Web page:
On 13 May 2020, it was announced by Intelsat – one of the primary FSS operators globally – that it had entered into Chapter 11 bankruptcy protection in a Court in the USA. This move is being described by the company as a “financial restructuring” process. This new status, which protects the company from its creditors, was triggered by the willing default by Intelsat on a debt bond which came due in April. This was followed by a 30-day grace period.

 

 

While the financial failure of Intelsat has been predicted by industry experts for many years, largely due to the company’s historical poor balance sheet and its US$14 billion debt mountain, this this move is actually more voluntarily strategic rather than being forced. It allows the company to make a financial restructuring which enables it to claim US$4.87 billion in incentive/compensation payments offered by the US FCC to encourage select operators to clear a portion of the C-band spectrum over the USA. Intelsat found itself restricted by debt-covenants which prevent it from spending what was required on new spacecraft and terminals in order to qualify for these incentive payments.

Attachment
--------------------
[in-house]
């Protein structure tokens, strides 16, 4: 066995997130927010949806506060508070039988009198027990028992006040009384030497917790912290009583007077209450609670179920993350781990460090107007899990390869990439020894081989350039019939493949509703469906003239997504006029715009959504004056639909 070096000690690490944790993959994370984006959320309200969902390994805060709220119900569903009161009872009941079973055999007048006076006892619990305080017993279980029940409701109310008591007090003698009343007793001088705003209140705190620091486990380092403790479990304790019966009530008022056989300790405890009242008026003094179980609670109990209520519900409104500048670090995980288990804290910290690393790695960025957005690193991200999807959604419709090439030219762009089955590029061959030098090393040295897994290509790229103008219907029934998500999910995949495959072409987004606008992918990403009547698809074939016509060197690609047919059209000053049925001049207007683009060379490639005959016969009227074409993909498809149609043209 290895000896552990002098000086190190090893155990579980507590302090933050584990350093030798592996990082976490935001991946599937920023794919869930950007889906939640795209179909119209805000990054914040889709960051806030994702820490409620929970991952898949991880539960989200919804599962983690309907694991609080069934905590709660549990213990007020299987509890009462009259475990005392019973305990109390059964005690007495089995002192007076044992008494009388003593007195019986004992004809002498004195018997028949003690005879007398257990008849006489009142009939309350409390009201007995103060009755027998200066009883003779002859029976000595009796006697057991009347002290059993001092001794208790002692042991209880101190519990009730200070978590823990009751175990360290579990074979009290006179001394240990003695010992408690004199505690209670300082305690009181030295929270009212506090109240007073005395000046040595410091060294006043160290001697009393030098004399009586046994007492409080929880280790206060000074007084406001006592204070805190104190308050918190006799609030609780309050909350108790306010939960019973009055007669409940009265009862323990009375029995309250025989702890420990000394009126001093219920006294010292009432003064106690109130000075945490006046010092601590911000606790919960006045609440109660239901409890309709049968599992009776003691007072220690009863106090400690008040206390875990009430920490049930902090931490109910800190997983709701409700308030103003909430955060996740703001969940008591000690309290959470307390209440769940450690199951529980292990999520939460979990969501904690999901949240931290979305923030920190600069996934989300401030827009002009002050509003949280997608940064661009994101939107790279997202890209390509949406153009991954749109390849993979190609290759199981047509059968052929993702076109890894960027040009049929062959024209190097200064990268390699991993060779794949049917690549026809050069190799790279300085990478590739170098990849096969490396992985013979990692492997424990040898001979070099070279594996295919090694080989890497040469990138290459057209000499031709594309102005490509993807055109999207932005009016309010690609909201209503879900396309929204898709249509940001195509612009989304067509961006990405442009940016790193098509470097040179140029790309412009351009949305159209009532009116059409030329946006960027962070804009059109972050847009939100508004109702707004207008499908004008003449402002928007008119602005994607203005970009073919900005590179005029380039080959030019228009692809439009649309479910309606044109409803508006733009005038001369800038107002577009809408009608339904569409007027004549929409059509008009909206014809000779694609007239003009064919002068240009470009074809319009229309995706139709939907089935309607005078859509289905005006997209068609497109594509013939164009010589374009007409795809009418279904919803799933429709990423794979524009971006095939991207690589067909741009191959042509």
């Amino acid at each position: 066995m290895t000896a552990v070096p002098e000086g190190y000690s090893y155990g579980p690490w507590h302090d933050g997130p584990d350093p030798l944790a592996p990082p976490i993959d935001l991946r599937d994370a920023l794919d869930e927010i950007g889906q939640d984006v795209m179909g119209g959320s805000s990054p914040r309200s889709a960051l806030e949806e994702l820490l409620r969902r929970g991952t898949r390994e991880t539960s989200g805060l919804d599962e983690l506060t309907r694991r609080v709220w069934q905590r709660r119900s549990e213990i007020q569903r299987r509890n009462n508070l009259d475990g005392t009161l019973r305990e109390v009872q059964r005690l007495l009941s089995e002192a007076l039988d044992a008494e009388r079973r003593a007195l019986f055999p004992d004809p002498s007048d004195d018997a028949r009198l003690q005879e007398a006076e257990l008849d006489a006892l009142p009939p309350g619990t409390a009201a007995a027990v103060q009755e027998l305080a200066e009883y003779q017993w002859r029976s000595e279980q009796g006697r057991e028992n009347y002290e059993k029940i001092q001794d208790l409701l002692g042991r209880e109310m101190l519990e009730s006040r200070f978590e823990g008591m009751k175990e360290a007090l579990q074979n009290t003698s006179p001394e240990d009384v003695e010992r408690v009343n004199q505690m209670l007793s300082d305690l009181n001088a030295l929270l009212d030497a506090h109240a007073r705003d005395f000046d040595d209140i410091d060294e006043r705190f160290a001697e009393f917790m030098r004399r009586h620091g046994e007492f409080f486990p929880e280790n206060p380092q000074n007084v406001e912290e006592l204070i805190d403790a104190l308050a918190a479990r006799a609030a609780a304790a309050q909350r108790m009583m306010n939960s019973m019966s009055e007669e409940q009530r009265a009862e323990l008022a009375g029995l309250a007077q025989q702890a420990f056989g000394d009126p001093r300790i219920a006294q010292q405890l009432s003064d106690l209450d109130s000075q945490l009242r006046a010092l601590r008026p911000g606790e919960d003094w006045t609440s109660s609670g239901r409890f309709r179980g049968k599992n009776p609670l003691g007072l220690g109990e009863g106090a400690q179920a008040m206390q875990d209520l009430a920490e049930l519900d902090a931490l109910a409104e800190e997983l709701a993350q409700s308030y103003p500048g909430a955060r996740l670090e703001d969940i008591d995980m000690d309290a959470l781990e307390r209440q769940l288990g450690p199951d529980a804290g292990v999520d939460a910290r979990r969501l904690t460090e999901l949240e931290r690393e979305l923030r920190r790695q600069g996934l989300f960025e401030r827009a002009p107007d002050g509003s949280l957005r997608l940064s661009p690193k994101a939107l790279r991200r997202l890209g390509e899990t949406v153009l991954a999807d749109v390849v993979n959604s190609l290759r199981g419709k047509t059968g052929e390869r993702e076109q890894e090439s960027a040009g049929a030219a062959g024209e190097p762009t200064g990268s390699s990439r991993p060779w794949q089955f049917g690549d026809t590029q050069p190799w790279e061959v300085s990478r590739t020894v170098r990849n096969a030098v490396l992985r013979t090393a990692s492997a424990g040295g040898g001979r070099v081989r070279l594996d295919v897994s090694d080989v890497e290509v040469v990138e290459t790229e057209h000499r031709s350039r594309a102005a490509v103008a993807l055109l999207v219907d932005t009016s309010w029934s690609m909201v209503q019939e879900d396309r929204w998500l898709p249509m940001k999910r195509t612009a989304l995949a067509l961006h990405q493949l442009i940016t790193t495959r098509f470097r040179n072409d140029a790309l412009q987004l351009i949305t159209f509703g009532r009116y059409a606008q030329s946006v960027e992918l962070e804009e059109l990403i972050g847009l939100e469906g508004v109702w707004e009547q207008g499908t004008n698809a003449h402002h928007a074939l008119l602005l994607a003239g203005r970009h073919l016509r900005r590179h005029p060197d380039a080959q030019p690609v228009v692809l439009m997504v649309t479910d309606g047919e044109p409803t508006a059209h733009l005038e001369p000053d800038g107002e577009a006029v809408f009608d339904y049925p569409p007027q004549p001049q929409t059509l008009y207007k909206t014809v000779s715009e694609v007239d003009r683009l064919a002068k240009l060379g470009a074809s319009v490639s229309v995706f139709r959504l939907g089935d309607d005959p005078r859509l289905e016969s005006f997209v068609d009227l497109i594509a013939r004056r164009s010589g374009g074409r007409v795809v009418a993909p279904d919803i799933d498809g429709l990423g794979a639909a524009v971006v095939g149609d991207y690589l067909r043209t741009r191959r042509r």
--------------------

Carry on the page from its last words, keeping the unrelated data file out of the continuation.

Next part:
Alongside its new Chapter 11 status, Intelsat announced that it had lined up US$1 billion in financing enabling the company to support ongoing operations and begin funding the upfront clearing costs. This new financing will have to be approved by the Court before Intelsat can benefit from it however.

Comment by Matthew Wilson: A significant part of the upcoming C-band clearing costs involves having to order new satellites to operate in the reduced C-band environment. With this knowledge, the sudden, large – US$700 million – increase in unidentified backlog for US-manufacturer Maxar, becomes slightly clearer. This was reported by Maxar on 11 May.

It is however, uncertain whether Intelsat is solely or partially responsible for this, considering the company would have been unable to sign any firm contracts before entering Chapter 11. Despite this Maxar, may have remained confident enough that it would receive a multi-sat order from them in the near future to include this on their books. There also remains the chance that FCC incentive payment colleague/competitor SES, may have placed this order to support its own C-band clearing process.